Neurogenic Stuttering. Neurogenic stuttering has nothing to do with the child's development but is instead a direct result of either a stroke or brain injury. The stuttering is an indication that there is deficient communication between the brain and nerves and those muscles responsible for normal speech.

 

Psychogenic Stuttering. Psychogenic stuttering is more unusual. This type of stuttering can coincide with problems related to thinking or reasoning, or may occur as a result of psychological trauma.

 

Why Does Stuttering Need to be Treated Early?

 

Once it is determined that the child has a stuttering problem, it is imperative to treat the stuttering as early as possible. This is because, if the problem is left alone, it will most likely lead to collateral damage such as adverse and hurtful reactions from peers, teachers, or unknowledgeable adults.

 

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Aside from the emotional pain that this will most certainly bring, the stuttering itself is likely to worsen, setting up a vicious cycle where the child will become afraid to talk. Humiliated, the child will look for reasons not to speak, which will cause regression and further complications.

 

Avoiding situations where it is appropriate to speak sets the stage for long-term problems that may carry into adulthood. These problems could ultimately affect the child's capacity to form healthy relationships or find a meaningful job.

 

What Causes Stuttering?

 

While research has yet to discover the exact cause of stuttering, it is widely believed that there is a genetic component. Stuttering seems to be related to problems in the way that a child's brain develops neural pathways for speech and language.

Young children undergo rapid development, which is known as a "language explosion," in their preschool years. These years are the most common time for stuttering to begin. As the young child's vocabulary increases rapidly, the brain's neural networks responsible for speech fail to coordinate correctly, resulting in stuttering.

 

What Are Some Typical Treatments for Stuttering?

 

Specific treatment for stuttering depends on several factors, including the child's age, symptoms, the severity of the condition, and overall health. There are a variety of techniques that SLPs, who perform teletherapy, use to teach the child to speak without stuttering, such as learning to breathe while speaking or slowing down the speech. Often, with older children or adults, SLPs work on acceptance of the established stuttering behavior.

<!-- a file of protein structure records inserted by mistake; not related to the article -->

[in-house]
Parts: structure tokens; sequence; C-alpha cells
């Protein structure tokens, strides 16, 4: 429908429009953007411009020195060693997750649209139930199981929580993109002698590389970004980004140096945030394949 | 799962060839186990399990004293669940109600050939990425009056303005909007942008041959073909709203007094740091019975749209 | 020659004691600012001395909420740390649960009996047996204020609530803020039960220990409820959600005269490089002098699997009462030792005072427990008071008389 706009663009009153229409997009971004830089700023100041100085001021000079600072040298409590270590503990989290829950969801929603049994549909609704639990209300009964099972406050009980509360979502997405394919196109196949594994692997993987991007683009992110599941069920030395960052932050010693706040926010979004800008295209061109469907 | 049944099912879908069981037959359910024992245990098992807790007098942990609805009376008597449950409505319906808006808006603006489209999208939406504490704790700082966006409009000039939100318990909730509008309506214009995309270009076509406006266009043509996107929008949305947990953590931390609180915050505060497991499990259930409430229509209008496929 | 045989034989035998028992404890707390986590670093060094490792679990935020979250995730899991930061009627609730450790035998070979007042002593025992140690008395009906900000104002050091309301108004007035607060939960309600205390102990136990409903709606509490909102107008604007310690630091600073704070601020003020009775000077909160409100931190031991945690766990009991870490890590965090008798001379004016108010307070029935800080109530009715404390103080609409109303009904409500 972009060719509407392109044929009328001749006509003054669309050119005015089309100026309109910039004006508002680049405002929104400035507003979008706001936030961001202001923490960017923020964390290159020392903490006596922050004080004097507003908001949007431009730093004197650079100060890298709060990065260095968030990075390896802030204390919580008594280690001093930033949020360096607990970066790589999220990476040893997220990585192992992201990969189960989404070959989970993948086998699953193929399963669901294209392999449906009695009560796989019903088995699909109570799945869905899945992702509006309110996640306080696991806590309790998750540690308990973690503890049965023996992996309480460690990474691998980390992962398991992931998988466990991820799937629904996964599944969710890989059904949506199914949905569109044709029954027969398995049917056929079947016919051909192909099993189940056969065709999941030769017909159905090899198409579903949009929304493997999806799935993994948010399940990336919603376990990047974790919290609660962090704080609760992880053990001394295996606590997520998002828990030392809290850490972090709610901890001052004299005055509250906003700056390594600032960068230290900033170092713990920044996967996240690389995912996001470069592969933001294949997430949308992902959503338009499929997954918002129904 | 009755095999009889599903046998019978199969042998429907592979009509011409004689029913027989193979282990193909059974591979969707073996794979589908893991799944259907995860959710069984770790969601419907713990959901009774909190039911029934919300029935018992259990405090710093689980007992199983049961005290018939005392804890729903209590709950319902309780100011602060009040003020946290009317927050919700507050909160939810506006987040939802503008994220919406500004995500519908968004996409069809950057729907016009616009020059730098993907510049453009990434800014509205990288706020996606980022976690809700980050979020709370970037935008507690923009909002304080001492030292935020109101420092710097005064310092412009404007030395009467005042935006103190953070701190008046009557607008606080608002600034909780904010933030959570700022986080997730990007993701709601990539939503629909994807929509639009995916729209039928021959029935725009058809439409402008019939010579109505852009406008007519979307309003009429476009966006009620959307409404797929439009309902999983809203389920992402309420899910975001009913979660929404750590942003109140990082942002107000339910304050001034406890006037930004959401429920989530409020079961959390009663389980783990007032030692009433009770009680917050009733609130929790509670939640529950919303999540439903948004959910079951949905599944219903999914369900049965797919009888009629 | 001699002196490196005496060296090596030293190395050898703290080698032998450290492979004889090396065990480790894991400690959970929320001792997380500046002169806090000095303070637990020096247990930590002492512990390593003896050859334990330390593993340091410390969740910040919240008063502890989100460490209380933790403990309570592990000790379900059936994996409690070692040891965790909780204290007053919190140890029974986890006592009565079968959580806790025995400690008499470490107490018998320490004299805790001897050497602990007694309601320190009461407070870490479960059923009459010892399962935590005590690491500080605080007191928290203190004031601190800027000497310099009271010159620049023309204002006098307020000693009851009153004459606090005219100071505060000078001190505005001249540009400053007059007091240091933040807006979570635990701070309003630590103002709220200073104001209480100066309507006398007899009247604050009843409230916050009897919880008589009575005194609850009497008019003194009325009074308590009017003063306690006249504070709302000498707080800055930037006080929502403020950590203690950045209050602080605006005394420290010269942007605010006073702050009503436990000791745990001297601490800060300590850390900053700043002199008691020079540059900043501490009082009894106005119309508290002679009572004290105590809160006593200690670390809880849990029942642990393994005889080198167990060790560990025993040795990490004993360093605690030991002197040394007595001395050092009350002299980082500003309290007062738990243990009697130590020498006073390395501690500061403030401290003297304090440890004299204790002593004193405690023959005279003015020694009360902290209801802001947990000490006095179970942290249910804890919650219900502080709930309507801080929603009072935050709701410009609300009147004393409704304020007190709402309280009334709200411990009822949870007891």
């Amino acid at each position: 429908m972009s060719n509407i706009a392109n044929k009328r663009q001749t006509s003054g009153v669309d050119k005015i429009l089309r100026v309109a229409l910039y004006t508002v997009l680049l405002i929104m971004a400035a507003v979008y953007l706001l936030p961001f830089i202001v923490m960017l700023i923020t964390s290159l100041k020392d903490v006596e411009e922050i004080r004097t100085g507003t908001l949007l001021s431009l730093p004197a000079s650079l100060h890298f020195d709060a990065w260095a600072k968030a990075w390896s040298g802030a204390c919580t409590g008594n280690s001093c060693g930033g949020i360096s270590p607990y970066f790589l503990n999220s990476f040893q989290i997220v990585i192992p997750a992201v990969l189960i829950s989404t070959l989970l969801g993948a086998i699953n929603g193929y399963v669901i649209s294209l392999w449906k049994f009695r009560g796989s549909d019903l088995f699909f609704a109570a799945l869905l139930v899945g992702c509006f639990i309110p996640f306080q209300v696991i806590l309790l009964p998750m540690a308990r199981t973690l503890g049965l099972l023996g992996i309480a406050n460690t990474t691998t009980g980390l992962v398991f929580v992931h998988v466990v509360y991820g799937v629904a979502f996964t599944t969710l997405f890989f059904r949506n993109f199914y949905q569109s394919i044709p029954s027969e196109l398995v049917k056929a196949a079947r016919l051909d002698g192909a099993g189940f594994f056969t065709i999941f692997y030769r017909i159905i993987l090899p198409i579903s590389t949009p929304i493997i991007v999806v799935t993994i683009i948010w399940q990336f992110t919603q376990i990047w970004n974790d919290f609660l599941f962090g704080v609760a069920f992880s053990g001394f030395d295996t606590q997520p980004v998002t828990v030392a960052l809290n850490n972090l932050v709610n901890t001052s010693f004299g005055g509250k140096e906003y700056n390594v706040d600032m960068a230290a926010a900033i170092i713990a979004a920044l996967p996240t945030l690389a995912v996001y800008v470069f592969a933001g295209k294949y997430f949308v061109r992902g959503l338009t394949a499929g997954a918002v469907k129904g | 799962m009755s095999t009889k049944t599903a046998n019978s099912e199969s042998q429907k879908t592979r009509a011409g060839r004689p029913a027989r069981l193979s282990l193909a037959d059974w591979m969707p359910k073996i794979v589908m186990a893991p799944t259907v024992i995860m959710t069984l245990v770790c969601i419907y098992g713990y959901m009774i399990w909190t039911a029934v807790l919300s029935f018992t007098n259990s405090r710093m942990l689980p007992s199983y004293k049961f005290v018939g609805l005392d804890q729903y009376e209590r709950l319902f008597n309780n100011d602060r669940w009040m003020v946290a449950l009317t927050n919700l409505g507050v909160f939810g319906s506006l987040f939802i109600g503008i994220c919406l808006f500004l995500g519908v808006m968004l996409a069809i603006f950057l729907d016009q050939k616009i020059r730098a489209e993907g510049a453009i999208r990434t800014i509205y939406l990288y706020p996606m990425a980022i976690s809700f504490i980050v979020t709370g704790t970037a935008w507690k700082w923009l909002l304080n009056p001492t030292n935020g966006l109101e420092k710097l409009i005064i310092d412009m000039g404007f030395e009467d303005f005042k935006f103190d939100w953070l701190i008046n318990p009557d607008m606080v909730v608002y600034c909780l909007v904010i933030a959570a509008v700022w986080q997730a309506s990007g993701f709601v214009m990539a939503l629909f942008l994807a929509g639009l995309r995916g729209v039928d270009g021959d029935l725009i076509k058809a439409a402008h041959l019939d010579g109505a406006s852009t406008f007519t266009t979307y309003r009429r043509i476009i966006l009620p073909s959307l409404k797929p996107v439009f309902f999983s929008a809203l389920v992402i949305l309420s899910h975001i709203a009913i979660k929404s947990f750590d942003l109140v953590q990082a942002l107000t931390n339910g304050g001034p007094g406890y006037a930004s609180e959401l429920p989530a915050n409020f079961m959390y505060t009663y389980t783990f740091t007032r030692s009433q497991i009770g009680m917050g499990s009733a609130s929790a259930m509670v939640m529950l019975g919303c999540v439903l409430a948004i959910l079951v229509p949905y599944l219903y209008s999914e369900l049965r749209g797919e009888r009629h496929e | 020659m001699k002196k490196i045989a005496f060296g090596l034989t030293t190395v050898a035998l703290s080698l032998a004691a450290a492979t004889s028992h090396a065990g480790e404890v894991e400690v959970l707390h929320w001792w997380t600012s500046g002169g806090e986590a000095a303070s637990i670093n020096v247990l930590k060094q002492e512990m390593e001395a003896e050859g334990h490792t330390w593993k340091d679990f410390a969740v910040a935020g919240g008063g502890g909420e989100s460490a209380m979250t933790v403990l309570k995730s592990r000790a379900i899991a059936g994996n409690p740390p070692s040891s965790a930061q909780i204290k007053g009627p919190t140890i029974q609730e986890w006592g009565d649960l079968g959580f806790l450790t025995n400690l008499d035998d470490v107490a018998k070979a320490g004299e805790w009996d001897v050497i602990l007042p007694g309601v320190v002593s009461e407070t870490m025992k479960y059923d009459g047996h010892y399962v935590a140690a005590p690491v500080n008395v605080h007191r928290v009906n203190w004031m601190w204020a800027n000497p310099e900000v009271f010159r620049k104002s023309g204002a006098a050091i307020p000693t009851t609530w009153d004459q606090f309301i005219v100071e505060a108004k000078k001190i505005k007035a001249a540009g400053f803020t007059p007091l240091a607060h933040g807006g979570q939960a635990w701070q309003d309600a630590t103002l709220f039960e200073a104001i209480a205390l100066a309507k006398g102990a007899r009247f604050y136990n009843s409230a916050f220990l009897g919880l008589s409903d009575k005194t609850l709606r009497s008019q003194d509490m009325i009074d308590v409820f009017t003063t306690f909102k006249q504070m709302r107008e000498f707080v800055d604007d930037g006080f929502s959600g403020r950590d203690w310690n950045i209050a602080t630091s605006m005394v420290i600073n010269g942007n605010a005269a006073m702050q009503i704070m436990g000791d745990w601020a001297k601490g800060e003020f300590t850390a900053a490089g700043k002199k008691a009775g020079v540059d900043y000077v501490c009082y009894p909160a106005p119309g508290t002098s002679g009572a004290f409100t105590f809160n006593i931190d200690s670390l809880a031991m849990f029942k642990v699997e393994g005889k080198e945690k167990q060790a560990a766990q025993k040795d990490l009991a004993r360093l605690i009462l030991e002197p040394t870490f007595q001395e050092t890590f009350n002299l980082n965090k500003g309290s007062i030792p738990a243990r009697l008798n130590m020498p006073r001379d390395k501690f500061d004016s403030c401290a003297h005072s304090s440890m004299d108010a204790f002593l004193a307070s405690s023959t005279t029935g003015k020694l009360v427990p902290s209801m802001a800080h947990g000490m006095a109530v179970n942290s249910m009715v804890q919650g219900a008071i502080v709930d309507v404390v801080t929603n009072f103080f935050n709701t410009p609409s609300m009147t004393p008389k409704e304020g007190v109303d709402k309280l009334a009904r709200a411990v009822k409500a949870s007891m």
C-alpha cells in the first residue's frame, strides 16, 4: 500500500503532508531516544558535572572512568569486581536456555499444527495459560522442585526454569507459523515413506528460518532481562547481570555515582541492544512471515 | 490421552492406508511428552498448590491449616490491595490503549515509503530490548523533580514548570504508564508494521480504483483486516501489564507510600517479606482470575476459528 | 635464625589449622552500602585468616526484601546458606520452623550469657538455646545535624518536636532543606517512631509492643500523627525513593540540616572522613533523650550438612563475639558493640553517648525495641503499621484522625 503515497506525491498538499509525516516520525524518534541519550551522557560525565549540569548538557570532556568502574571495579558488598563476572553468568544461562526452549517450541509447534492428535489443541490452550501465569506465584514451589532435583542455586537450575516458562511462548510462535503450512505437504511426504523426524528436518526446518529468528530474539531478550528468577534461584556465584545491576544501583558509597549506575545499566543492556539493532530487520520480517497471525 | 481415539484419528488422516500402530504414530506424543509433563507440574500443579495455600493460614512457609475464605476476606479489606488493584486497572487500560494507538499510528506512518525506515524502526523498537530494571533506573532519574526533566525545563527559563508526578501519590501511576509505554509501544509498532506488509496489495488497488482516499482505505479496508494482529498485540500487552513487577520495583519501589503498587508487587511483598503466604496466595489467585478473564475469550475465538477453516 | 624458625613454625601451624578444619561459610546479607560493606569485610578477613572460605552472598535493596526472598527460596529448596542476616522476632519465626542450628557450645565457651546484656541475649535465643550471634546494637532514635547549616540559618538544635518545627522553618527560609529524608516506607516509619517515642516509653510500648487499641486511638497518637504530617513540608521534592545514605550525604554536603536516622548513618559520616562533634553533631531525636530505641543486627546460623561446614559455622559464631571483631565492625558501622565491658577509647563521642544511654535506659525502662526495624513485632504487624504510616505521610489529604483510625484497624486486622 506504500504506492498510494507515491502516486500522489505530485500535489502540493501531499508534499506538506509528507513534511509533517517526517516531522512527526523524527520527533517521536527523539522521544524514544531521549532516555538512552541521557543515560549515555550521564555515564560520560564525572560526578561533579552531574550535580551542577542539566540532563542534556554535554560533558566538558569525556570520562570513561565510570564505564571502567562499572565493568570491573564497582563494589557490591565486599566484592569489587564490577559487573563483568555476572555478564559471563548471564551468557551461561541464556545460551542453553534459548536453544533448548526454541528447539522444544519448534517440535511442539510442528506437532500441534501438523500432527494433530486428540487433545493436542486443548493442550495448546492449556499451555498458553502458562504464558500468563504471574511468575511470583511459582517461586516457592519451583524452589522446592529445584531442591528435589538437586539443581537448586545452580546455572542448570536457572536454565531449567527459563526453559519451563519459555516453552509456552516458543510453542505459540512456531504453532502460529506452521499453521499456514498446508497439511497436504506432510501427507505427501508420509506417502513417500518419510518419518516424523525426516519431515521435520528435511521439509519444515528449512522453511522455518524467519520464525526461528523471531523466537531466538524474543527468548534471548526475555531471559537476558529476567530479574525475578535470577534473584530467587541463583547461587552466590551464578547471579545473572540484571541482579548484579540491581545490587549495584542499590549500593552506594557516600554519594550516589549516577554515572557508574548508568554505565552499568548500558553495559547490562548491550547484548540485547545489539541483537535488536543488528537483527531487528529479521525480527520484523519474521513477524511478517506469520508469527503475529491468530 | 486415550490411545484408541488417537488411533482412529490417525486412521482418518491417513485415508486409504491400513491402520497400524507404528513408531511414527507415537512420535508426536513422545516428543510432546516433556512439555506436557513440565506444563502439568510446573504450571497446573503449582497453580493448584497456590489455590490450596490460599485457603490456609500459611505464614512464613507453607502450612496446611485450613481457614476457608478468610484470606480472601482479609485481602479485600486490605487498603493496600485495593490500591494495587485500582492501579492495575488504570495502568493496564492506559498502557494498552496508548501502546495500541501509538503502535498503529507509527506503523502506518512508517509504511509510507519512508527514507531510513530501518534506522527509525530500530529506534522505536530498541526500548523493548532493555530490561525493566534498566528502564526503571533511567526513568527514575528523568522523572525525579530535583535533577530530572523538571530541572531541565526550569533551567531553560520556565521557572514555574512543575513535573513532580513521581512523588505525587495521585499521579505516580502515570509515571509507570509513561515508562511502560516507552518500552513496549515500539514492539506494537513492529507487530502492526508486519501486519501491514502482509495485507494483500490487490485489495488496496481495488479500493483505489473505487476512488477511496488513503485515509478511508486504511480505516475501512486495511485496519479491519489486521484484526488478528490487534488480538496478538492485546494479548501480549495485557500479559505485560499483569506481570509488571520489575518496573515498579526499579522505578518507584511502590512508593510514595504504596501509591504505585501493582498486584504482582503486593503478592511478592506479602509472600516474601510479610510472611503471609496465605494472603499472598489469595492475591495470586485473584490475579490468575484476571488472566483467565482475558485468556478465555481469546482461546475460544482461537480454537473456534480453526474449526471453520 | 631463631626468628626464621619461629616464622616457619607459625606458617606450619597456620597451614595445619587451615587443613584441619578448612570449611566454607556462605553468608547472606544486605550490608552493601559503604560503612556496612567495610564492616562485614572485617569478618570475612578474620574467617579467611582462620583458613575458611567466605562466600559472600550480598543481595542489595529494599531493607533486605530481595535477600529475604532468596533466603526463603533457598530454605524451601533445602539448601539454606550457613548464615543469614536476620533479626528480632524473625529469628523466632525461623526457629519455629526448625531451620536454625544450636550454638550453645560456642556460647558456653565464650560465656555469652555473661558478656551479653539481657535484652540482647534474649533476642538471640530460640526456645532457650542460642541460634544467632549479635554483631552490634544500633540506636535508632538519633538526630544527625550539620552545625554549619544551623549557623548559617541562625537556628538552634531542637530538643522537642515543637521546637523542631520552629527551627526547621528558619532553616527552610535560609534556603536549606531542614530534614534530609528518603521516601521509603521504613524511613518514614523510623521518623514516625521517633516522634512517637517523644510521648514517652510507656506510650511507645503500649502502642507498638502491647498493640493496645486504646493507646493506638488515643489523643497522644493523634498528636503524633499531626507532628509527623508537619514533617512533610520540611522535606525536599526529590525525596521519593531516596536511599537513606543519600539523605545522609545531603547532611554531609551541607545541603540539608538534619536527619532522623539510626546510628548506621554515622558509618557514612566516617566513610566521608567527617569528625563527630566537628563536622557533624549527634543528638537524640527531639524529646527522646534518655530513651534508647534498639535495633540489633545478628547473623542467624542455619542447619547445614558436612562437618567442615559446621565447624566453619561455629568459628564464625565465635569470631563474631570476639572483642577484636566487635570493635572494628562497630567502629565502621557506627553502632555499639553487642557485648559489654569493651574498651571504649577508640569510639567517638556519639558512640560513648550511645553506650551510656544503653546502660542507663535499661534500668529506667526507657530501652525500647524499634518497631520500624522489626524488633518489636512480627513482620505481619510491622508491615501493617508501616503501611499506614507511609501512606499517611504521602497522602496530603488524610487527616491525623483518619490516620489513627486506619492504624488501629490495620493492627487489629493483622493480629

A treatment that has gained traction in some circles in recent years is the Lidcombe Program. The Lidcombe Program is an approach which focuses on the SLP and parent praising the child for speaking without stuttering. The objective is to help the child to form new neural pathways that will lead to diminished stuttering.

 

Recent research has shown that the Lidcombe Program is an effective stuttering treatment for children under 6 years of age. In fact it is 7.5 times more likely to reduce stuttering than natural recovery (Onslow et al., 2012).

 

How Can a Parent Help?

 

The most important way that parents can help their children who stutter is to show their acceptance of their child's stuttering and minimize their reaction when the stuttering occurs. Children soak up their parents' attitudes and emotions, which practically guarantees that, if the parent is anxious about the stuttering, the child will be as well.

Aside from keeping the proper mindset, there are other ways parents can help their children control and even minimize stuttering.

 

  1. Resist the temptation to finish your child's words when the child is stuttering.

  2. Model speaking slowly, deliberately, comfortably, and in a relaxed manner.

  3. Make the time to talk with your child, giving her your undivided attention.

  4. When your child is speaking, please don't interrupt.

  5. Put your phone down and listen to your child when she speaks.

  6. If your child wants to talk about her stutter, talk openly about it.

teletherapy brain break

Your Kid’s Teletherapy Counseling is Slipping – How About a (Brain) Break?

What is a Brain Break?

Brain Breaks are short, energizing bursts of activity that send oxygen to the brain and boost the flow of blood. They have been shown to help children to be more attentive, retain information, and be more fully engaged in teletherapy counseling with increased motivation. Nothing complicated; they can be as simple as standing up for five minutes, stretching or running in place.

 

When your teletherapy counseling student is feeling overwhelmed, a brain break can be the perfect tactic to get things back on track. It is important to remember that these breaks are not merely downtime for the student, but have been shown to contain genuine therapeutic value, aside from increasing the session's productivity.

 

How Do Brain Breaks Help?

According to Angela Hanscom, a pediatric occupational therapist, "Children naturally start fidgeting to get the movement their bodies so desperately need to "turn their brain on." What happens when the children start fidgeting? We ask them to sit still and pay attention; therefore, their brain goes back to "sleep."